"I do think that the general dialogue amongst people with sampling is always evolving," Gillis explains. "I feel like as far as the distinction between a DJ and a performer, it's not something that really concerns me at all. Making something original out of these samples is the core of what I do. Those lines have been just so blurred. I feel like it's less of a distinction now because there's just so many examples of original content that's based on sampling. The idea of a remix has become so commonplace.

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Hug of War Wants to Enlighten You With Goofy Songs

Categories: Interview

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Belanger Damori took this. Tyler Broderick and Tristan Jemsek are the other dudes. Hug of War is in the middle.

Jason Kron, the one-man beat virtuoso behind Hug of War, not only dresses like a mad scientist, he's about as ambitious as a benevolent Dr. Strangelove. "I'm putting all of my creative energy into making music that will unite the world and usher in a new era of enlightenment," Kron says.

Hug of War's imminent takeover comes in the form of Emancipate Your Ears! 5000 Years of Global Music Domination Exposed!! the enterprising name of Kron's upcoming EP through his label Oo-Mox Industries (meaning 'Ferengi ear foreplay' for non-Trekkies). With tongue-in-cheek dance-centric subject matter like "Down With Parents" and "Treat Me Sweetly Until We Die," Hug of War falls closest to the goofy rap genre, but Kron wants to distance himself from labels.


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Jake Luhrs of August Burns Red Talks Foundation for Troubled Music Fans, Heart Support

Categories: Interview

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August Burns Red

Music and live performances offer an experience to let our problems and struggles take a back seat, if only for the length of a song or live set. No matter the genre, music has been known as a way to bring people closer and experience something. Whether it's the lyrical message, the musicianship of a well-composed song, the quality of the production, or even something greater, music can provide a sense of comfort and purpose.

What is often overlooked at times is what exactly those problems are that we allow ourselves to shut off rather than speak about them. Jake Luhrs, singer for August Burns Red, aims to change that with his nonprofit organization, Heart Support.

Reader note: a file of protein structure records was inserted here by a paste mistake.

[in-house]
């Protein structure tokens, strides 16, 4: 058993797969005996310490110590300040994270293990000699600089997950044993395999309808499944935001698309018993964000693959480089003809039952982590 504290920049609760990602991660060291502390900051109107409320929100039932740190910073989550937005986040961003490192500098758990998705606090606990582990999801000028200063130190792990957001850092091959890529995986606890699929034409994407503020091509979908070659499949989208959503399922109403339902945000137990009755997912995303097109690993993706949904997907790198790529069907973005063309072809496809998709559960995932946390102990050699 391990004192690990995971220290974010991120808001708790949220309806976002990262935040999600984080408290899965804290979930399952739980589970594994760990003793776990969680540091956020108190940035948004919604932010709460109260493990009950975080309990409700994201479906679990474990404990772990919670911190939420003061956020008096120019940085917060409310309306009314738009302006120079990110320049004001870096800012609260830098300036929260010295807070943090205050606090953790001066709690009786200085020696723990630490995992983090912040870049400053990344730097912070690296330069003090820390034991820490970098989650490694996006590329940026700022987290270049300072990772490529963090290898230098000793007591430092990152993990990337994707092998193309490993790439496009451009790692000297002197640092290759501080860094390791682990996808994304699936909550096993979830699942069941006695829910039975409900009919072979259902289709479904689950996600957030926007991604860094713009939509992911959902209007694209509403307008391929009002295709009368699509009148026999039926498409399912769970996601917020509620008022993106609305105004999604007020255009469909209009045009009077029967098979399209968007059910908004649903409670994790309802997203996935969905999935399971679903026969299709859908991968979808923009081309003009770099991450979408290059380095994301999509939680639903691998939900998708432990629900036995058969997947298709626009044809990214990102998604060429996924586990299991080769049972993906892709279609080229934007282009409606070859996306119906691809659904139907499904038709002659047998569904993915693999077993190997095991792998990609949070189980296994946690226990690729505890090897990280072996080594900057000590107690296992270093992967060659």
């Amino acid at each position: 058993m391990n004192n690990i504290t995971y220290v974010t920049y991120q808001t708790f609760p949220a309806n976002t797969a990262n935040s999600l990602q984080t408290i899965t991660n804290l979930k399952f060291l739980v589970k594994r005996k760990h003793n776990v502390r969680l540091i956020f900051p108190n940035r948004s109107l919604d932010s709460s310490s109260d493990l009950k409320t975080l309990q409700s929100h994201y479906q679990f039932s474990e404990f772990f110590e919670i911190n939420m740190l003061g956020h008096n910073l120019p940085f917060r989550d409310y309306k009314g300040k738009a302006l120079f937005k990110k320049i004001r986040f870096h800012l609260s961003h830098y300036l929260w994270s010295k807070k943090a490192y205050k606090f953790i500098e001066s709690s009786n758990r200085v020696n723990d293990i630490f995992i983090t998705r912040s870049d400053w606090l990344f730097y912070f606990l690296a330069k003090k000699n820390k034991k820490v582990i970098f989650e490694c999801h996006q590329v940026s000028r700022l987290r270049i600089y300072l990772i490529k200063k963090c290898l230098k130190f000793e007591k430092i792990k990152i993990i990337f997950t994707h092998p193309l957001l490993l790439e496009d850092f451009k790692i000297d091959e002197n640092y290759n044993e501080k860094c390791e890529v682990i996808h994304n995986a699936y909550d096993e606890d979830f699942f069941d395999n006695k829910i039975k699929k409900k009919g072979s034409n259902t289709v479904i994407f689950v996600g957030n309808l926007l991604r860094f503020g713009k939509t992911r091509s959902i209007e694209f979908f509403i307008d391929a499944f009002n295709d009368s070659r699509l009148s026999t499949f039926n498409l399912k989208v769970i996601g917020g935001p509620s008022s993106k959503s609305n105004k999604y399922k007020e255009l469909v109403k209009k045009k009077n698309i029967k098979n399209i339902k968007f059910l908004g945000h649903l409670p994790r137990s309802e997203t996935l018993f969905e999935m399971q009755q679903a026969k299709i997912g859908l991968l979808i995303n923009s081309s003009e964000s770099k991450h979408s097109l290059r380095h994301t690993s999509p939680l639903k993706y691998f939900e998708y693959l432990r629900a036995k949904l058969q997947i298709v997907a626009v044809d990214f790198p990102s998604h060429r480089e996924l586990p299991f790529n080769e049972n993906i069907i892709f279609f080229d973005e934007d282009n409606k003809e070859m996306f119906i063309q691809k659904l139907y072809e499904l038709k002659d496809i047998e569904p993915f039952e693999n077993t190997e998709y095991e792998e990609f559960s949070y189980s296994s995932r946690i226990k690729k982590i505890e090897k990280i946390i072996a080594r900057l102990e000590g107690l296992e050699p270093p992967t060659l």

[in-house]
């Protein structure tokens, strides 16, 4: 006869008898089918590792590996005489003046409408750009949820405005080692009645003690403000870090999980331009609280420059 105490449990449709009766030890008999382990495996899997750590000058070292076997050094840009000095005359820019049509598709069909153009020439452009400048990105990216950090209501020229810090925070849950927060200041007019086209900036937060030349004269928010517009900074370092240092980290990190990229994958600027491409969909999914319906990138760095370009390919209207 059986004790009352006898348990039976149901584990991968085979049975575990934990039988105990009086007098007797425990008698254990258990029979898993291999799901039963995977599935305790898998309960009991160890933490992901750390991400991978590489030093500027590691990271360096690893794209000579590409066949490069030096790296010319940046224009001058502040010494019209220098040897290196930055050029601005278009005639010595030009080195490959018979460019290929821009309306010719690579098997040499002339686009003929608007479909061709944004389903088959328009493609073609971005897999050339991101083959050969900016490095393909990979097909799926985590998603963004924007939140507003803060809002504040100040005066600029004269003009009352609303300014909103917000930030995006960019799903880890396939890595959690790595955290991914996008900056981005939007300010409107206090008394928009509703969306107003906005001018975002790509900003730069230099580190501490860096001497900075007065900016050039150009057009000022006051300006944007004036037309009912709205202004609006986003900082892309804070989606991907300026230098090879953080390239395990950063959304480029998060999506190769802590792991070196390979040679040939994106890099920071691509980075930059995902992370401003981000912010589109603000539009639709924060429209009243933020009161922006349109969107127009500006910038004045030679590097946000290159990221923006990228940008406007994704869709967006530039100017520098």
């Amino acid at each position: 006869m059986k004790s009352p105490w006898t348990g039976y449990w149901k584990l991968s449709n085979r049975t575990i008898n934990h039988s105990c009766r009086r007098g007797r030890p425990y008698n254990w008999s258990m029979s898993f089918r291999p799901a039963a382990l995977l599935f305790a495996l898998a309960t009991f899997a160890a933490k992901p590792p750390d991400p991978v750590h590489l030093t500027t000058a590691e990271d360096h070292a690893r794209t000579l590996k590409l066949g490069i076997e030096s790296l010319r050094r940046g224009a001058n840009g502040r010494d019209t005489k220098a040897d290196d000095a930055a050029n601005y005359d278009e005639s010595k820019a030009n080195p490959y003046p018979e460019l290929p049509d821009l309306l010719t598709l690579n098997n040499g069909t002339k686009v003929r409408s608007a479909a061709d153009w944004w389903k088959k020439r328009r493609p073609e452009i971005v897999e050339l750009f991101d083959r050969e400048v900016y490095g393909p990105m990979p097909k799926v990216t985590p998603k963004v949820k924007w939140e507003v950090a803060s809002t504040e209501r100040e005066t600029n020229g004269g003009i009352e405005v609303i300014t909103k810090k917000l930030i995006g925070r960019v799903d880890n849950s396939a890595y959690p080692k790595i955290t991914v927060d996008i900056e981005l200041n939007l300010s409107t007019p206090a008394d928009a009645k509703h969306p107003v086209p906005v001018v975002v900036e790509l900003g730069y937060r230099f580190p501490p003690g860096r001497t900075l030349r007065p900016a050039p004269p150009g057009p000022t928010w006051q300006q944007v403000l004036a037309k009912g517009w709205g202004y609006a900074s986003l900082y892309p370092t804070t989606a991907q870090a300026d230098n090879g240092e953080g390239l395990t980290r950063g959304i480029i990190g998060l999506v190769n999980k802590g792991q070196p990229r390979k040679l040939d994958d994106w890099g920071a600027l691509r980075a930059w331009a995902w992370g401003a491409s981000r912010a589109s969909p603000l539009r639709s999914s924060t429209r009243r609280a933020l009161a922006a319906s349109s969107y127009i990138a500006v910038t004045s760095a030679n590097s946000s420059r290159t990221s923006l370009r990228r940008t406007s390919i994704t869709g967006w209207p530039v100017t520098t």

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Scott Weiland Talks New Beginnings with The Wildabouts

Categories: Interview

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ScottWeiland.com
Scott Weiland returns with his new project.



It's well documented that rock 'n' roll brings out the best and the worst in Scott Weiland. He's seen the highest of highs fronting bands like Stone Temple Pilots and Velvet Revolver, both which were massively successful. Weiland's demons have also followed him for the past 20 years and were the catalyst for both of those bands moving on without him. His antics are as legendary as his music career, which he is trying to rebuild with his solo project Scott Weiland and Wildabouts. The band will kick off their tour on Sunday at Pub Rock in Scottsdale, and Up On the Sun caught up with Weiland to talk about his third shot at music.


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Steve Aoki on How His Gigs Are "About Gettin' Crazy and Going Wild," With or Without Cake

Categories: EDM, Interview

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Courtesy of SLE
Steve Aoki is scheduled to perform on Thursday, February 19, at Livewire in Scottsdale.
As you might have heard recently, Steve Aoki is cutting back on the cake. More specifically, the electronic dance music icon has stated that he's ceasing his trademark stunt of throwing sheet cake at audience members during shows, at least at big EDM festivals where he's a support act.

"If I'm on a multi-tiered lineup and I'm in the middle of a bunch of different artists, I don't want to cake a bunch of non-Aoki fans on accident," he says.

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Psychedelic Arizonans The Myrrors Reborn on Arena Negra

Categories: Interview

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Joanne Cuellar
The Myrrors create psychedelic landscapes in Tucson.
Don't beat yourself up if you missed psychedelic rockers the Myrrors' debut, Burning Circles in the Sky, way back in 2008. The album was released in scant quantities around Phoenix -- a run of about 50 hand-burned CD-Rs exist -- but the young band showed promise, enough so that in 2013, long after leader Nik Rayne had relocated to Tucson to study writing and mostly disbanded the group, Germany's Merlin's Nose and the UK-based imprint Fuzz Club, ended up reissuing the debut.